Stock markets plummeted across Europe and Asia after Federal Reserve Chairman Jay Powell signaled that the US central bank would start raising interest rates from crisis-era lows. panic in March.
After an overnight drop on Wall Street, Europe’s regional Stoxx 600 share index opened 1.3% lower. The UK’s FTSE 100 fell 1% while Asia Pacific markets also saw broad-based declines. Hong Kong’s Hang Seng Index fell 2.1%, with appreciated technology stocks bearing the brunt of the selling in Europe and Asia.
That sentiment has been reflected across the Atlantic, with US stocks set to continue to fall as futures on the benchmark S&P 500 index fell 0.9%.
The US central bank said on Wednesday that it will begin raising interest rates at its next policy meeting in March. Chairman Jay Powell refuse to exclude consecutive interest rate hikes at the end of the year, said that a rate hike would be “appropriate soon” and added there was “sizable room” to tighten monetary policy without harming the labor market. .
“Global markets are now more sensitive to the direction of central bank policy than to the latest news on [corporate] earnings, macroeconomic data or coronavirus,” said Valentijn van Nieuwenhuijzen, Investment Director at NN Investment Partners.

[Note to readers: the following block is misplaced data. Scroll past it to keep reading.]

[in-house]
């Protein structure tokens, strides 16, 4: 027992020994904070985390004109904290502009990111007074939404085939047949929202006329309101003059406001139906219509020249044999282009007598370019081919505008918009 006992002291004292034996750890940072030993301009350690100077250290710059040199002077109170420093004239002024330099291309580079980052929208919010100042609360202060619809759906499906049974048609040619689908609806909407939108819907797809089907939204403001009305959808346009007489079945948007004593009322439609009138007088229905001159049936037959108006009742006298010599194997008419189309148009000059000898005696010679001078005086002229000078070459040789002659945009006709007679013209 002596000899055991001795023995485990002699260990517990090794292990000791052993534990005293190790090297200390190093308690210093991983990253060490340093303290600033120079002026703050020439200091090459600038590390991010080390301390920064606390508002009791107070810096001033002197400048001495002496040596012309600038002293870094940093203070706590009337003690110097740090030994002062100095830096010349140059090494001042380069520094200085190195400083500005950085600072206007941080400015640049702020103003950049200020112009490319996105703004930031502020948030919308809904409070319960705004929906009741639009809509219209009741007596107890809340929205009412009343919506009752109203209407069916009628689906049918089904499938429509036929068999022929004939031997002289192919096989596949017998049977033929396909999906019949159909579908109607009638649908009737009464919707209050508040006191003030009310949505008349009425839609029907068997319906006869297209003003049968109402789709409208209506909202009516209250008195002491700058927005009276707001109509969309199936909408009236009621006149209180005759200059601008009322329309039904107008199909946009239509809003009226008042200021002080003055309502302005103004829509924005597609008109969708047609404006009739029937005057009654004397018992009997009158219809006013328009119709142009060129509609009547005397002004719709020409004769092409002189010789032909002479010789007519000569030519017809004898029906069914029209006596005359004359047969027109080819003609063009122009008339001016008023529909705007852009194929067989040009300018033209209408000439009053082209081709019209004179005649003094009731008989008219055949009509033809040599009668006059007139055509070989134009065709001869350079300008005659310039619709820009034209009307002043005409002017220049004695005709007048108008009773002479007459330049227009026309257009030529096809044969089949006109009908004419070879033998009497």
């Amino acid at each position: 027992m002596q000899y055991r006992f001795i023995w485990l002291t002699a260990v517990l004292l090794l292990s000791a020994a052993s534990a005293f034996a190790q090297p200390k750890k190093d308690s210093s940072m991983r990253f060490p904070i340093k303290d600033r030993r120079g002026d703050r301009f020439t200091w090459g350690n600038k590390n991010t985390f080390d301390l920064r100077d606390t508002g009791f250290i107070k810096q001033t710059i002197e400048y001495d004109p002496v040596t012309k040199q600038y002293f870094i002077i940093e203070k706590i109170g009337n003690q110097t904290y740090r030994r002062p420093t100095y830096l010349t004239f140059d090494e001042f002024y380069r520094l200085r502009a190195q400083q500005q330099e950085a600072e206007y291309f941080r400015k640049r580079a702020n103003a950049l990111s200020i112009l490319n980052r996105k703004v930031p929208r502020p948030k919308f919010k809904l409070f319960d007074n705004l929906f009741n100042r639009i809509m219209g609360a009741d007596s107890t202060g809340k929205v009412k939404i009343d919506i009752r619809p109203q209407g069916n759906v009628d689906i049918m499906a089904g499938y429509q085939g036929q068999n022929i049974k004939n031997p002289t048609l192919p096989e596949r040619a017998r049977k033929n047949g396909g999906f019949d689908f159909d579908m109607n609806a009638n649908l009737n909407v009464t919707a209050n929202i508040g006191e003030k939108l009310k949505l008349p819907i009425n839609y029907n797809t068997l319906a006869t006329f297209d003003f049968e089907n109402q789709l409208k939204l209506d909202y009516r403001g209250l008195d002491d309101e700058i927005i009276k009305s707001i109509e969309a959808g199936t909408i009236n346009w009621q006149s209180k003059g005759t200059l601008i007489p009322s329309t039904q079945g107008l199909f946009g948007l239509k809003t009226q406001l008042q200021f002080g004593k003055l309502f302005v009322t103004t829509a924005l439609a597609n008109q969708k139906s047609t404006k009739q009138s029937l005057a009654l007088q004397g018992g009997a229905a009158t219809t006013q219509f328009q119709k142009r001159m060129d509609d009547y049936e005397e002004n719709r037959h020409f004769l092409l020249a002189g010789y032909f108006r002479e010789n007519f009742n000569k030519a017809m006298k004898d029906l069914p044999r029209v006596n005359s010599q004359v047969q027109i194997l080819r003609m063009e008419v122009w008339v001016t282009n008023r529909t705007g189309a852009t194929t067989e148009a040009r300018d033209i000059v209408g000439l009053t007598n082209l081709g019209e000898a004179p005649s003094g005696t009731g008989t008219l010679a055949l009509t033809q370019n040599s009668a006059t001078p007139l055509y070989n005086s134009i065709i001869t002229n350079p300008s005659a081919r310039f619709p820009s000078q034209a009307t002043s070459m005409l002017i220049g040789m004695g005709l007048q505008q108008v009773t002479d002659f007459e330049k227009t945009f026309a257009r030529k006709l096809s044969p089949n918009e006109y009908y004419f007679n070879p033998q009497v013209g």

“We have seen a sizable correction in risk appetite in recent weeks,” he added, as traders brace for the first rate hike cycle since 2018.
JPMorgan strategists now expect the world’s most influential central bank to raise key funds rates from near zero to around 0.65% in June and 1.13% later this year. On Thursday morning, the futures markets also raised their previous bets on the number of rate hikes this year from about four to about five, according to Bloomberg data.
The stock market has changed wildly in recent weeks. The S&P 500 Index lost about 9% of its value in January, with speculative tech stocks hit particularly hard. Higher interest rates don’t just threaten a business’s bottom line by increasing borrowing costs. They also lower the present value of firms’ forecasted earnings in the investor’s model, whereby this effect is increased for the top-earning firms not expected until future years.
In the debt markets on Thursday, the yield on the benchmark 10-year Treasury note, which fluctuates inversely with its price, fell 0.01 percentage points to 1.83 percent after an overnight climb. Powell warned on Wednesday night that the outlook for US inflation, which hit a nearly 40-year high in the year to December, had soured. A prolonged inflation outlook reduces the appeal of fixed-income securities such as government bonds.
Increased uncertainty about tension between Russia and Ukraine have also contributed to a rise in oil prices, which hovered near multi-year highs on Wednesday.
Brent crude, the global oil index, fell 0.4 percent to $89.6.
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